Driven by the growing needs of its producer partners, Iowa’s NEW Cooperative created its feed division in the early ‘90s. As technology, regulations and automation shaped the feed manufacturing industry, Elwyn Bruhl, feed division manager and 39-year NEW Cooperative employee, has witnessed every stage of this evolution. Standing within the cooperative’s new state-of-the-art Lidderdale, IA, feed mill, Bruhl smiles and confidently reports: “This isn’t your daddy’s feed mill.”
“With the support of the board and upper management, the feed division has grown from producing 20,000 tons a year to an operation delivering 750,000 tons of feed annually,” Bruhl notes.
In the late 2000s, Iowa saw a major expansion of its hog population. According to the Iowa State University Extension’s Iowa Farm Outlook (July 2011), this trend continues as Iowa’s inventory of market hogs increased nearly 5% in 2011; the state’s total swine inventory is now approaching 19 million head.
“Our customer base has shifted from traditional customers to commercial businesses,” Bruhl explains. “Large companies have fueled the growth of the livestock and feed industry by building economies of scale [in Iowa].”
As the need for feed milling capacity grew, NEW Cooperative was prepared to capitalize on the boom with its feed mills in Bode, Palmer and Duncombe, IA, with the creation of NEW Feeds, LLC. In 1998, the co-op entered a joint venture with Land O’ Lakes, which now claims a minority ownership of the feed division’s assets.
“We were at capacity at the other mills,” Bruhl says. “If we were to continue our growth, we needed to expand our territory. The organization chose Lidderdale because we already had grain and agronomy locations in the area — not to mention the size of the local livestock population.”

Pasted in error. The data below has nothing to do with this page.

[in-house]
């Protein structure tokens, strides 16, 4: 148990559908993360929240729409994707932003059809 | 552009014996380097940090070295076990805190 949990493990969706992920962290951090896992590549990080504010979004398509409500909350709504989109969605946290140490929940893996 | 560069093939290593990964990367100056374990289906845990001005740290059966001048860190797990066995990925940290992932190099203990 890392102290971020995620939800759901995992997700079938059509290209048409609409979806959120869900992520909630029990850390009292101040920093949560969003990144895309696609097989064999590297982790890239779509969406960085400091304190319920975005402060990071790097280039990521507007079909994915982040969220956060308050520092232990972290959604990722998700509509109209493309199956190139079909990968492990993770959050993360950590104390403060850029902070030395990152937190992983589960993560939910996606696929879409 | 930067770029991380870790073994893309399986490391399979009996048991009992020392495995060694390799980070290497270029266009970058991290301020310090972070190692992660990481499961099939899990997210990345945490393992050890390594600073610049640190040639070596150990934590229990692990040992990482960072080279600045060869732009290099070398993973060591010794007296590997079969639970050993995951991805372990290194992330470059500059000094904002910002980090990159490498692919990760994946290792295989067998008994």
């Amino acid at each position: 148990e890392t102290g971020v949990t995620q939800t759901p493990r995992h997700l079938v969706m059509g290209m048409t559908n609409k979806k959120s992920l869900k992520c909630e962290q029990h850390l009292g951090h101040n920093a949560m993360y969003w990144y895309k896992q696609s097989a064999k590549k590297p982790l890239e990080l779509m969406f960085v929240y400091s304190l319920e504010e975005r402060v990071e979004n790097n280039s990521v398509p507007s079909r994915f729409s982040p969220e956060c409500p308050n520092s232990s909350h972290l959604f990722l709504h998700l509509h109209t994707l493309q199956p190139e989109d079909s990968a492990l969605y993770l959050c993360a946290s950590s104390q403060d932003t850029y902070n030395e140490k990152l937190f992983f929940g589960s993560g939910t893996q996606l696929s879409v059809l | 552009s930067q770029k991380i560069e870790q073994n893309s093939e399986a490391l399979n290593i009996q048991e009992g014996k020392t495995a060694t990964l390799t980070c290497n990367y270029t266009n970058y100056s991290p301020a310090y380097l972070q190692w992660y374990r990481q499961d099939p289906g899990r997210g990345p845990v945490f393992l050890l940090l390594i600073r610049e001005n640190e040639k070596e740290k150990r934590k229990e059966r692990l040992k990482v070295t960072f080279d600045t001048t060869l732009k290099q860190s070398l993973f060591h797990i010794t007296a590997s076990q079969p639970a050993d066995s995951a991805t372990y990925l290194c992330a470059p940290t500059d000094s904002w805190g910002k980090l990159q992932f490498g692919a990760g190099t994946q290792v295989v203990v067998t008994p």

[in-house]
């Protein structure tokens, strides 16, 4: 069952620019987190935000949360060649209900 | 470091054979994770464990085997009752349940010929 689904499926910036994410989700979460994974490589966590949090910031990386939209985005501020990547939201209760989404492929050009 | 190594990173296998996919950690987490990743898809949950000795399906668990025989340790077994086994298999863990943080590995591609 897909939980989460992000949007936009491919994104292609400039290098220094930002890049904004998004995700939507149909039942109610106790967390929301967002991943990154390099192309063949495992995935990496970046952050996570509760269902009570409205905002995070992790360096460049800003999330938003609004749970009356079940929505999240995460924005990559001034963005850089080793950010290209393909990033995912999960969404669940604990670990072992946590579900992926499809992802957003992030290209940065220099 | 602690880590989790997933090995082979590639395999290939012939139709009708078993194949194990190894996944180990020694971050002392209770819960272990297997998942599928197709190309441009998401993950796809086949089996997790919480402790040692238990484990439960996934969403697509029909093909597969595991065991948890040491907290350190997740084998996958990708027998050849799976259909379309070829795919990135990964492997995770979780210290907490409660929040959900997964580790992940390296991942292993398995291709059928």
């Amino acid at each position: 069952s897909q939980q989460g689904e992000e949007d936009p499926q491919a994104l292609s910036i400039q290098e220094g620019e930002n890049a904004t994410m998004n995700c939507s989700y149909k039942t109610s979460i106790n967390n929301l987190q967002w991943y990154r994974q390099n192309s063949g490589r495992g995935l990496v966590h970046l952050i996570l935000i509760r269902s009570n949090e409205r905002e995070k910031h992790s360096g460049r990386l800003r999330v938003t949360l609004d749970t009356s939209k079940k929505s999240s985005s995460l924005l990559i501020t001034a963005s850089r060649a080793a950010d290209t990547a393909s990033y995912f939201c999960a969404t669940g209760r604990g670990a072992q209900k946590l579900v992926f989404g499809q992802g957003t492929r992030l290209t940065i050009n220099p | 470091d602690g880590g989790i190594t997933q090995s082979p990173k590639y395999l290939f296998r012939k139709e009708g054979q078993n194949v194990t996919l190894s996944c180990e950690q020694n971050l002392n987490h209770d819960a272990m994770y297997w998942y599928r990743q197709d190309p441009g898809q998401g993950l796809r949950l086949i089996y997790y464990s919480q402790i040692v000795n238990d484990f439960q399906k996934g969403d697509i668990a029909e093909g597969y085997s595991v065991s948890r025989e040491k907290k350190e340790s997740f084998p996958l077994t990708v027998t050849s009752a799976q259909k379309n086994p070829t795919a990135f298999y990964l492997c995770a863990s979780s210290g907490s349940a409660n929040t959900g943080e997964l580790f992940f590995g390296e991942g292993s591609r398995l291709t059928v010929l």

New marketing opportunity
NEW Cooperative, Inc., a member-owned, agriculture cooperative servicing 21 locations throughout the northwest region of Iowa, operates grain elevators in Glidden, Lidderdale and Lanesboro. The three sites handle 7 million bushels of corn, and 2 million bushels of beans, annually. Rail service left the area in the ‘70s, leaving trucking as the only method for transporting grain to a rail site or ethanol plant. The halfway point between the other grain facilities, Lidderdale, was the obvious location to build a new feed mill — but also a strategic decision driven by the desire to introduce an additional market for the co-op’s corn.
For the 750,000 tons of feed NEW Cooperative produces, it puts in 18 to 25 bushels of co-op’s corn into every ton — averaging out to 14 million bushels of corn annually and accounting for over 20% of its annual corn receipts.
“By choosing to use our grain at the mill, we are experiencing significant savings by eliminating transportation and the extra handling costs we would incur if we were delivering it to alternative markets,” Bruhl says.
After eight months of research and planning on the co-op’s part, Younglove, LLC, began construction of the $5 million concrete slip-form feed mill in late 2009. The mill became operational in mid-July 2010, starting small, operating 12 hours a day.
Efficiently making feed
The process begins as truck drivers enter the office before they dump to ensure the operators are matching the correct truck with the corresponding load number. Drivers dropping off purchased major ingredients — soymeal, bakery byproducts, DDGS, wheat midds — gain approval from the mill, and are directed to the receiving pit. The unloaded ingredients are stored in a bin until the ration calls for it; the mill keeps a running inventory of product and reorders only when necessary. Most inventory is turned once a day; 1,000 tons of ingredients move among 900 tons of overhead ingredient bin storage space. Corn, however, is delivered directly from the steel storage bins via an Intersystems’ conveyor, through a Hayes & Stolz Rotary Screen corn scalper, and into a custom hopper before being fed to one of two roller mills.